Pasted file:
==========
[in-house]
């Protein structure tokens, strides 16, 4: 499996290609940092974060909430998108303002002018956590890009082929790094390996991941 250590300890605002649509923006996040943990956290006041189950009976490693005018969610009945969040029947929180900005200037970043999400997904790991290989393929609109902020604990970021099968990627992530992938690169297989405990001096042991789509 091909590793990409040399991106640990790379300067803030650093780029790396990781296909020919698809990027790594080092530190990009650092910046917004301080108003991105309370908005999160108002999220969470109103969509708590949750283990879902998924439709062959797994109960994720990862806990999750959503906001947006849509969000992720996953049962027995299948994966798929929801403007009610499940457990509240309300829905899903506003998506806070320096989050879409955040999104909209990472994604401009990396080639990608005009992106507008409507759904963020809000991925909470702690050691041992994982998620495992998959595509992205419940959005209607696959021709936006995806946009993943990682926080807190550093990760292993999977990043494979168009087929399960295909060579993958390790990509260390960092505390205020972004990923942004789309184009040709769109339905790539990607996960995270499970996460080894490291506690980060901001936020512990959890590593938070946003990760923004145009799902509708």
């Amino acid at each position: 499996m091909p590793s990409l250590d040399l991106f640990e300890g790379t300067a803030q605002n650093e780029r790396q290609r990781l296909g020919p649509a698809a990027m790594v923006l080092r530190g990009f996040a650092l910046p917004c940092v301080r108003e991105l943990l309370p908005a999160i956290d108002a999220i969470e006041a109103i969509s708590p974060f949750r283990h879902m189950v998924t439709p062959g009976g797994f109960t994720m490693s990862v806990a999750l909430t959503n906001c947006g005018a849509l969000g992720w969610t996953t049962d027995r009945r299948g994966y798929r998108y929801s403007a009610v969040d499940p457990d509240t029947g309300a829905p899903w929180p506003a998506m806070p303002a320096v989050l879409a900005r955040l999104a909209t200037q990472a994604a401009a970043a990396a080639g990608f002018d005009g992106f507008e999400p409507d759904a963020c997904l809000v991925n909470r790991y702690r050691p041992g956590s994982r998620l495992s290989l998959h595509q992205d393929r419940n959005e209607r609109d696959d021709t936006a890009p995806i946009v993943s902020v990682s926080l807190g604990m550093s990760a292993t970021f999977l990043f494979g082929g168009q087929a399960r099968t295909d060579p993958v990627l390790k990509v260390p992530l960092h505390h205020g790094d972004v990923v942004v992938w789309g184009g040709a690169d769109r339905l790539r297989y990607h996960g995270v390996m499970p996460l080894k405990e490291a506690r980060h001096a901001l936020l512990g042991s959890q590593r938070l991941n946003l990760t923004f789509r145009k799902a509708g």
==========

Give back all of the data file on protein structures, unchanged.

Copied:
[in-house]
């Protein structure tokens, strides 16, 4: 499996290609940092974060909430998108303002002018956590890009082929790094390996991941 250590300890605002649509923006996040943990956290006041189950009976490693005018969610009945969040029947929180900005200037970043999400997904790991290989393929609109902020604990970021099968990627992530992938690169297989405990001096042991789509 091909590793990409040399991106640990790379300067803030650093780029790396990781296909020919698809990027790594080092530190990009650092910046917004301080108003991105309370908005999160108002999220969470109103969509708590949750283990879902998924439709062959797994109960994720990862806990999750959503906001947006849509969000992720996953049962027995299948994966798929929801403007009610499940457990509240309300829905899903506003998506806070320096989050879409955040999104909209990472994604401009990396080639990608005009992106507008409507759904963020809000991925909470702690050691041992994982998620495992998959595509992205419940959005209607696959021709936006995806946009993943990682926080807190550093990760292993999977990043494979168009087929399960295909060579993958390790990509260390960092505390205020972004990923942004789309184009040709769109339905790539990607996960995270499970996460080894490291506690980060901001936020512990959890590593938070946003990760923004145009799902509708």
């Amino acid at each position: 499996m091909p590793s990409l250590d040399l991106f640990e300890g790379t300067a803030q605002n650093e780029r790396q290609r990781l296909g020919p649509a698809a990027m790594v923006l080092r530190g990009f996040a650092l910046p917004c940092v301080r108003e991105l943990l309370p908005a999160i956290d108002a999220i969470e006041a109103i969509s708590p974060f949750r283990h879902m189950v998924t439709p062959g009976g797994f109960t994720m490693s990862v806990a999750l909430t959503n906001c947006g005018a849509l969000g992720w969610t996953t049962d027995r009945r299948g994966y798929r998108y929801s403007a009610v969040d499940p457990d509240t029947g309300a829905p899903w929180p506003a998506m806070p303002a320096v989050l879409a900005r955040l999104a909209t200037q990472a994604a401009a970043a990396a080639g990608f002018d005009g992106f507008e999400p409507d759904a963020c997904l809000v991925n909470r790991y702690r050691p041992g956590s994982r998620l495992s290989l998959h595509q992205d393929r419940n959005e209607r609109d696959d021709t936006a890009p995806i946009v993943s902020v990682s926080l807190g604990m550093s990760a292993t970021f999977l990043f494979g082929g168009q087929a399960r099968t295909d060579p993958v990627l390790k990509v260390p992530l960092h505390h205020g790094d972004v990923v942004v992938w789309g184009g040709a690169d769109r339905l790539r297989y990607h996960g995270v390996m499970p996460l080894k405990e490291a506690r980060h001096a901001l936020l512990g042991s959890q590593r938070l991941n946003l990760t923004f789509r145009k799902a509708g």